Pre-Hospital Cardiac Arrest in Acute Coronary Syndromes: Insights from the Global Registry of Acute Coronary Events and the Canadian Registry of Acute Coronary Events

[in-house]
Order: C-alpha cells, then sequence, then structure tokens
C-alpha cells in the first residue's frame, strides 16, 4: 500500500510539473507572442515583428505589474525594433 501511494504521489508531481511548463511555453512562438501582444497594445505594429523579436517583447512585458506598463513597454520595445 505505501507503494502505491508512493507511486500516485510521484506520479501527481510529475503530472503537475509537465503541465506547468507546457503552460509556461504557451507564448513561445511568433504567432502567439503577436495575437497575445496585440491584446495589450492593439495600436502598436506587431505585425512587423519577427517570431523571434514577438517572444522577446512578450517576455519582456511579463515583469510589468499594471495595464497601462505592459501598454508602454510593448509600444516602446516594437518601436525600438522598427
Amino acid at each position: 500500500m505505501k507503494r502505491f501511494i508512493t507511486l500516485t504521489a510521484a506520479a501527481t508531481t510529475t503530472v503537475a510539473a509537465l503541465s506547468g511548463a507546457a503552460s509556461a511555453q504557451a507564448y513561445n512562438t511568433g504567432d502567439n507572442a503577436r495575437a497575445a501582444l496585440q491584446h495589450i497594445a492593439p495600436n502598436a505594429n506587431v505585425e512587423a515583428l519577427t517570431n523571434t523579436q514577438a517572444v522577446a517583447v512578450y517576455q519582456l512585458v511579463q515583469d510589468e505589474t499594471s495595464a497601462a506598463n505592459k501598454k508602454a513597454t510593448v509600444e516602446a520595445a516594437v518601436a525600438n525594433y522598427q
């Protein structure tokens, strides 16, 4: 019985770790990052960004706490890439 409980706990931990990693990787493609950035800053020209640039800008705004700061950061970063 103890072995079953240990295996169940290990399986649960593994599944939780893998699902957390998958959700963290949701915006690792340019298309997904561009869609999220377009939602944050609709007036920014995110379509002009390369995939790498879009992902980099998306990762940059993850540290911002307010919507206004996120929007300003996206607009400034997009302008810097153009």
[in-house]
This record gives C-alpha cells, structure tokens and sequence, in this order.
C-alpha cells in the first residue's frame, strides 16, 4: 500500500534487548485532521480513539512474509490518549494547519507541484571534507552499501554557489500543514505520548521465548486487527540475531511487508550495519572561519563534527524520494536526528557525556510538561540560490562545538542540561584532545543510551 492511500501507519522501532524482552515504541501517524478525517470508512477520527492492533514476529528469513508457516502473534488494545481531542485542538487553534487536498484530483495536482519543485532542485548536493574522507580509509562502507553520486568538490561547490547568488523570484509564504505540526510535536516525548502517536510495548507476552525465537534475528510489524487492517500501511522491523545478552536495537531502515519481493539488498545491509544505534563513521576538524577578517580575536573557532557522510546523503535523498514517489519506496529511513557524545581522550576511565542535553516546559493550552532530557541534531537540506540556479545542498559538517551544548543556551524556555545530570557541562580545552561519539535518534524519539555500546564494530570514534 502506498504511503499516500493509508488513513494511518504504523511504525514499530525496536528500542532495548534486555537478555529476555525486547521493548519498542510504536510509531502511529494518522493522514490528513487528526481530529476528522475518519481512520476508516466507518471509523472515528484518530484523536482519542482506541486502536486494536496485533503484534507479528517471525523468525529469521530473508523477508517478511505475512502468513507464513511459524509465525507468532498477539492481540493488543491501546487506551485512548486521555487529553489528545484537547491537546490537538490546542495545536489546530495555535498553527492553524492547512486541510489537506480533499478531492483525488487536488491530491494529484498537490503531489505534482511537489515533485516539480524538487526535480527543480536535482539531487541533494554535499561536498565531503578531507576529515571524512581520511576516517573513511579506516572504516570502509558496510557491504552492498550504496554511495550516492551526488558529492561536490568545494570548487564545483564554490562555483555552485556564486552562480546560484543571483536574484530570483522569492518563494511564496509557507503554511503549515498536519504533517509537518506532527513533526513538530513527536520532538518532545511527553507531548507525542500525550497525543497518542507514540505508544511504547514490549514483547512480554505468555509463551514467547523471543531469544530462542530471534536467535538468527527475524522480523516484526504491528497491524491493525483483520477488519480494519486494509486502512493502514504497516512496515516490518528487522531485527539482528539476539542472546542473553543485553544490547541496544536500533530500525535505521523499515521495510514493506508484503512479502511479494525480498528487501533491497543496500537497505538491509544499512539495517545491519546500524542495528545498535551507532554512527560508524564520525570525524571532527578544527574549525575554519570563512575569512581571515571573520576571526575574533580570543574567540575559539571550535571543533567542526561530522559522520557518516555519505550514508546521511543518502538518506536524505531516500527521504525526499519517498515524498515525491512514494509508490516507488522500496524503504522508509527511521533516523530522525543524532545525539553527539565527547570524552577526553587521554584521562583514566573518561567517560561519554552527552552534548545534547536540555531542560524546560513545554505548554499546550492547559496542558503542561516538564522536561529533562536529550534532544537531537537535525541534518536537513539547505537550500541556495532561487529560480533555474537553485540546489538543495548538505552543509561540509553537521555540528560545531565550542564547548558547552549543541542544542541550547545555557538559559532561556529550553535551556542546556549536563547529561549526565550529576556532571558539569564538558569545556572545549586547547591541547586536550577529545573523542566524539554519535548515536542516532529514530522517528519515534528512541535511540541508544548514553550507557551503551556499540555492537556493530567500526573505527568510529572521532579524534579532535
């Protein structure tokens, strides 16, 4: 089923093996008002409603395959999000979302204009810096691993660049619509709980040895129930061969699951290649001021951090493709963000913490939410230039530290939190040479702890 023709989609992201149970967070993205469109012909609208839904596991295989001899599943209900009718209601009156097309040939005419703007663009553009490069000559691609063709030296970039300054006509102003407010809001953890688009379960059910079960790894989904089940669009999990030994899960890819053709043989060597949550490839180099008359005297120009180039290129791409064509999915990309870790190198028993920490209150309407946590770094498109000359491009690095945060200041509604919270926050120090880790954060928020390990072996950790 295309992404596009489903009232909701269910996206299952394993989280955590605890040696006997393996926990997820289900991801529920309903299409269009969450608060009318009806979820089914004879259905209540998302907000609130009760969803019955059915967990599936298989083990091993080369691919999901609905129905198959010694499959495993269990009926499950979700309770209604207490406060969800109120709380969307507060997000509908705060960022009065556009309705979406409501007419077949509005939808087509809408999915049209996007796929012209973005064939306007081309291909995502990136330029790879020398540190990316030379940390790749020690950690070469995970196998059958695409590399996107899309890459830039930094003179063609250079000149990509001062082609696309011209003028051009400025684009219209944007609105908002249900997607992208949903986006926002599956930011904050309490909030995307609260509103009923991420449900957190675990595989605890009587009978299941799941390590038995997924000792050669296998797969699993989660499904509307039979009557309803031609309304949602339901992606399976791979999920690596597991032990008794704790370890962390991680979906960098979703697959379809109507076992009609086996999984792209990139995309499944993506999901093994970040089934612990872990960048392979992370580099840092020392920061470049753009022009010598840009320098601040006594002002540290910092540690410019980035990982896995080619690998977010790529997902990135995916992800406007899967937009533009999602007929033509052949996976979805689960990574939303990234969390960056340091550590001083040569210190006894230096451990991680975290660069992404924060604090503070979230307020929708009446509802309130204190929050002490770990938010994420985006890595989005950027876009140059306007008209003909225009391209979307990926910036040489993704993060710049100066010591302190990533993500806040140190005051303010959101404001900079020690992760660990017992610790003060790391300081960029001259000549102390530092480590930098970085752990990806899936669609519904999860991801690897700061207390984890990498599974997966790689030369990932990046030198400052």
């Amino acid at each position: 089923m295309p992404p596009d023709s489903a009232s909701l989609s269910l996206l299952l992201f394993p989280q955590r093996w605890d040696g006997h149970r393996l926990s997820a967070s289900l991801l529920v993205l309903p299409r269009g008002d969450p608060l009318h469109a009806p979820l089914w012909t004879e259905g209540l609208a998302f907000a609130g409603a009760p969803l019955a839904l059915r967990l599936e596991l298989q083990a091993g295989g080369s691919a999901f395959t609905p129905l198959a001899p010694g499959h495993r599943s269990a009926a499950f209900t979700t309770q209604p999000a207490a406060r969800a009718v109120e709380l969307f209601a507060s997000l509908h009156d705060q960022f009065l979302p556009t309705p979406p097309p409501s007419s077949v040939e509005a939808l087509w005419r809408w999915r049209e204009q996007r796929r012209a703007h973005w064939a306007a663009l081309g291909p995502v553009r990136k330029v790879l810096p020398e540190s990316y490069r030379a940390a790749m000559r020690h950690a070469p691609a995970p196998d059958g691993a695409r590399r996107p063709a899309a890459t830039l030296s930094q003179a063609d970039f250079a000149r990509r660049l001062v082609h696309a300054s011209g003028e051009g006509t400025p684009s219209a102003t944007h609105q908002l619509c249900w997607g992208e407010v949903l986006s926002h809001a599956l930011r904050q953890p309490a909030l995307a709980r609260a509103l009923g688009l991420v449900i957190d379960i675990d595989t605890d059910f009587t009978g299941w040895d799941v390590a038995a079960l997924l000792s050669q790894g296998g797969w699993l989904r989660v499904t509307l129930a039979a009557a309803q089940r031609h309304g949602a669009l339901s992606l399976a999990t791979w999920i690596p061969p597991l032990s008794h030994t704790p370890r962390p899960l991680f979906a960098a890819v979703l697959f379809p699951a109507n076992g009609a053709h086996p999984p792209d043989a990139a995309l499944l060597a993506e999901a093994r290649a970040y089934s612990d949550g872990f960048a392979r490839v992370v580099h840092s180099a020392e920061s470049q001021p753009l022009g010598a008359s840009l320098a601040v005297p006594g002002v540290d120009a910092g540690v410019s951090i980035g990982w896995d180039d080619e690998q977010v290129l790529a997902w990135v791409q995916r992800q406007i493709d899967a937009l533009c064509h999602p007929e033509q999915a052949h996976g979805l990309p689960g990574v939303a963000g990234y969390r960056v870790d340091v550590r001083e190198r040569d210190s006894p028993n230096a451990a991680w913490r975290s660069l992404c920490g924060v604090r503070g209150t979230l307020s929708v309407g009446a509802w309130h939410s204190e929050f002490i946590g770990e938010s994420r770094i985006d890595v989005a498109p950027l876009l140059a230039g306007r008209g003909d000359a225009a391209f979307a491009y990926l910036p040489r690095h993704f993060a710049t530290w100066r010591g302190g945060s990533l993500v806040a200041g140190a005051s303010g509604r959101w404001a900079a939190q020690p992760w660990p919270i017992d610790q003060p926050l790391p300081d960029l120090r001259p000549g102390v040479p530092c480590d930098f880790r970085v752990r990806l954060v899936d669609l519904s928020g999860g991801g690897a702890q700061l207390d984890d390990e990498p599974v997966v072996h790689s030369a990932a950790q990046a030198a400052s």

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OBJECTIVES: Cardiac arrest in acute coronary syndromes (ACS) is associated with high morbidity and mortality. We examined the clinical characteristics, contemporary management patterns and outcomes of ACS patients with pre-hospital cardiac arrest. METHODS: The Global Registry of Acute Coronary Events and the Canadian Registry of Acute Coronary Events enrolled 14,010 ACS patients in 1999-2008. We compared the clinical characteristics, in-hospital treatment and outcomes between patients with and without pre-hospital cardiac arrest. RESULTS: Overall, 206 (1.4%) patients had cardiac arrest prior to hospital presentation. ACS patients with pre-hospital cardiac arrest were less frequently treated with aspirin, β-blocker, angiotensin-converting enzyme inhibitors, and statins within the first 24 h of presentation, but the use of cardiac procedures was similar compared to the group without cardiac arrest. Patients with pre-hospital cardiac arrest had significantly higher rates of in-hospital adverse events. Factors independently associated with pre-hospital cardiac arrest included male gender, current smoker status, tachycardia, higher Killip class and ST-segment deviation. CONCLUSION: ACS patients with pre-hospital cardiac arrest continue to have more in-hospital complications and higher mortality. Their use of evidence-based medical therapies was lower but the use of cardiac procedures was similar compared to the group without cardiac arrest. Better utilization of evidence-based therapies in these patients may translate into improved outcomes.
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